• Radiation therapy. This treatment kills cancer cells by exposing them to radiation. It is typically used following surgery to eradicate any remaining cancer cells. If a patient’s IBC does not respond well to neoadjuvant chemotherapy, radiation therapy may be used prior to surgery to reduce the size of the tumor.
  • Hormone therapy. Breast cancer cells may be hormone receptor-positive (HR-positive). Such cells have receptors for hormones (estrogen and/or progesterone). When these hormones bind to the receptors, they help the cancer cells grow. Medications can target HR-positive cancer cells either by reducing the body’s production of the relevant hormones or by blocking the hormone receptors on cancer cells. Hormone therapy is usually used after surgery.
  • Targeted therapies. Breast cancer cells that have high levels of human epidermal growth factor 2 (HER2) receptors are known as HER2-positive. HER2 is a protein that helps HER2-positive cancer cells grow. Drugs are available that target the HER2 protein, and consequently slow or stop the growth of cancer cells. This treatment may be used prior to or following surgery, with the aim of stopping or slowing the growth of cancer cells.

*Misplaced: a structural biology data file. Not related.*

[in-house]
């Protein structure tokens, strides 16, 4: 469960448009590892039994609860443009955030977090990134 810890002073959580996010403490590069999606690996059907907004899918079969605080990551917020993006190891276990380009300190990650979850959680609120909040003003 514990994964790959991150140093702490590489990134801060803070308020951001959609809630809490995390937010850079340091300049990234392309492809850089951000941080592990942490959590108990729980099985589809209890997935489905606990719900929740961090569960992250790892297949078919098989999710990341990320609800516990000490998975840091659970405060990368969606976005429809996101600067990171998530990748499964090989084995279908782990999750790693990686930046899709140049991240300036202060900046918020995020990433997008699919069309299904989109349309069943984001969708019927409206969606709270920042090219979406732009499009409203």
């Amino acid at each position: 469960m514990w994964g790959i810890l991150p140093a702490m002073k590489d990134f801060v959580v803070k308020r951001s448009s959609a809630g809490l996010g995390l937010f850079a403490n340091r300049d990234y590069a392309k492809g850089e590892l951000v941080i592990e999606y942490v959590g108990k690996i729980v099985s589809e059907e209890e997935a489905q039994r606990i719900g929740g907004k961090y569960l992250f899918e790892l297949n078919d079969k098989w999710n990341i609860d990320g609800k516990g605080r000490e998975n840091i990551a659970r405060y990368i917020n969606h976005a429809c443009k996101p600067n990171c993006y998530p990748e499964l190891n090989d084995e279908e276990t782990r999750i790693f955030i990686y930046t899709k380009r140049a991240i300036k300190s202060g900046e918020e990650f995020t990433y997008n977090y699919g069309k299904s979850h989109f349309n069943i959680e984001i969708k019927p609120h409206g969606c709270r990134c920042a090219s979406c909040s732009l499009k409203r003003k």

What is the outlook for people diagnosed with inflammatory breast cancer?

The outlook for people diagnosed with IBC depends on several factors including age and overall health, the extent to which the cancer has spread, and the timing of the diagnosis. In most cases, the earlier the diagnosis and sooner treatment begins, the better the prognosis.

Outcomes are usually best in patients who receive what is called “trimodal” treatment that involves chemotherapy, surgery, and radiation. After treatment, patients should follow up with their doctors to keep an eye on recurrence of breast cancer.

But because IBC is aggressive, it has a worse prognosis than most other types of breast cancer. What’s more, because it progresses rapidly, it is often diagnosed after the cancer has spread to nearby lymph nodes or distant parts of the body, which make effective treatment more difficult.

What is unique about Yale Medicine's approach to treating inflammatory breast cancer?

“The Yale Breast team will work closely together to deliver the highest level of personalized, evidenced-based care for all breast cancers including inflammatory breast cancer,” says Dr. Lustberg.